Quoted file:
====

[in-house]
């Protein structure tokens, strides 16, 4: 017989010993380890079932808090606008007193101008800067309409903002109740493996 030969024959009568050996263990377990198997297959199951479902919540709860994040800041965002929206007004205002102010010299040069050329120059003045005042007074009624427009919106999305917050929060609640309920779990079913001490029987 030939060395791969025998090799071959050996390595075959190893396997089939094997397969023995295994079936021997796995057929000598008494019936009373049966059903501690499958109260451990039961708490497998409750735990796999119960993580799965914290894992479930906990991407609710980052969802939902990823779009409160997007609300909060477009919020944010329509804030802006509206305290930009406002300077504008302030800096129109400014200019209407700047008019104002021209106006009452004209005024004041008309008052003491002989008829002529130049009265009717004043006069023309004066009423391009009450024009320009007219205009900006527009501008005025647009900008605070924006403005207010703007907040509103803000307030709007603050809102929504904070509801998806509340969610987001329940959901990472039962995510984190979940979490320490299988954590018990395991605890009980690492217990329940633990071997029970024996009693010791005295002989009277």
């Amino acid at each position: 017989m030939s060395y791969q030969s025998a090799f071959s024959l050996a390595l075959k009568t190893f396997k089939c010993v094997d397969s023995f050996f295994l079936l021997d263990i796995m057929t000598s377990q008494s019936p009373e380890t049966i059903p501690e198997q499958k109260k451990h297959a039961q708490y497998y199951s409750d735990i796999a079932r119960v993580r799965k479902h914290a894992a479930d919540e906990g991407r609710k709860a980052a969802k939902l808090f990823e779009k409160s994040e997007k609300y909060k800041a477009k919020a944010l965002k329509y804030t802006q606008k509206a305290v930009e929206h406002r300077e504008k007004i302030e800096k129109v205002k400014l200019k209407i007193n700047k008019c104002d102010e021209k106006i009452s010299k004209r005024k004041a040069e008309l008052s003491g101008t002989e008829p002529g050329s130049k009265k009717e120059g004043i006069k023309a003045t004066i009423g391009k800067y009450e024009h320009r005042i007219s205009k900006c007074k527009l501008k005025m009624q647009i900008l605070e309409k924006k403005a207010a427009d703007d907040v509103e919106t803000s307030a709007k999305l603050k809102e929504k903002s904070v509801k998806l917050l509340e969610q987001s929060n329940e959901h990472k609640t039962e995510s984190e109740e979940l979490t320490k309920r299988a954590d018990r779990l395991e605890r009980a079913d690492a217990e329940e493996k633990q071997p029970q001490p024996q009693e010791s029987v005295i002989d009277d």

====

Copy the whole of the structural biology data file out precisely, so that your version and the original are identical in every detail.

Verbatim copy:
[in-house]
């Protein structure tokens, strides 16, 4: 017989010993380890079932808090606008007193101008800067309409903002109740493996 030969024959009568050996263990377990198997297959199951479902919540709860994040800041965002929206007004205002102010010299040069050329120059003045005042007074009624427009919106999305917050929060609640309920779990079913001490029987 030939060395791969025998090799071959050996390595075959190893396997089939094997397969023995295994079936021997796995057929000598008494019936009373049966059903501690499958109260451990039961708490497998409750735990796999119960993580799965914290894992479930906990991407609710980052969802939902990823779009409160997007609300909060477009919020944010329509804030802006509206305290930009406002300077504008302030800096129109400014200019209407700047008019104002021209106006009452004209005024004041008309008052003491002989008829002529130049009265009717004043006069023309004066009423391009009450024009320009007219205009900006527009501008005025647009900008605070924006403005207010703007907040509103803000307030709007603050809102929504904070509801998806509340969610987001329940959901990472039962995510984190979940979490320490299988954590018990395991605890009980690492217990329940633990071997029970024996009693010791005295002989009277």
């Amino acid at each position: 017989m030939s060395y791969q030969s025998a090799f071959s024959l050996a390595l075959k009568t190893f396997k089939c010993v094997d397969s023995f050996f295994l079936l021997d263990i796995m057929t000598s377990q008494s019936p009373e380890t049966i059903p501690e198997q499958k109260k451990h297959a039961q708490y497998y199951s409750d735990i796999a079932r119960v993580r799965k479902h914290a894992a479930d919540e906990g991407r609710k709860a980052a969802k939902l808090f990823e779009k409160s994040e997007k609300y909060k800041a477009k919020a944010l965002k329509y804030t802006q606008k509206a305290v930009e929206h406002r300077e504008k007004i302030e800096k129109v205002k400014l200019k209407i007193n700047k008019c104002d102010e021209k106006i009452s010299k004209r005024k004041a040069e008309l008052s003491g101008t002989e008829p002529g050329s130049k009265k009717e120059g004043i006069k023309a003045t004066i009423g391009k800067y009450e024009h320009r005042i007219s205009k900006c007074k527009l501008k005025m009624q647009i900008l605070e309409k924006k403005a207010a427009d703007d907040v509103e919106t803000s307030a709007k999305l603050k809102e929504k903002s904070v509801k998806l917050l509340e969610q987001s929060n329940e959901h990472k609640t039962e995510s984190e109740e979940l979490t320490k309920r299988a954590d018990r779990l395991e605890r009980a079913d690492a217990e329940e493996k633990q071997p029970q001490p024996q009693e010791s029987v005295i002989d009277d």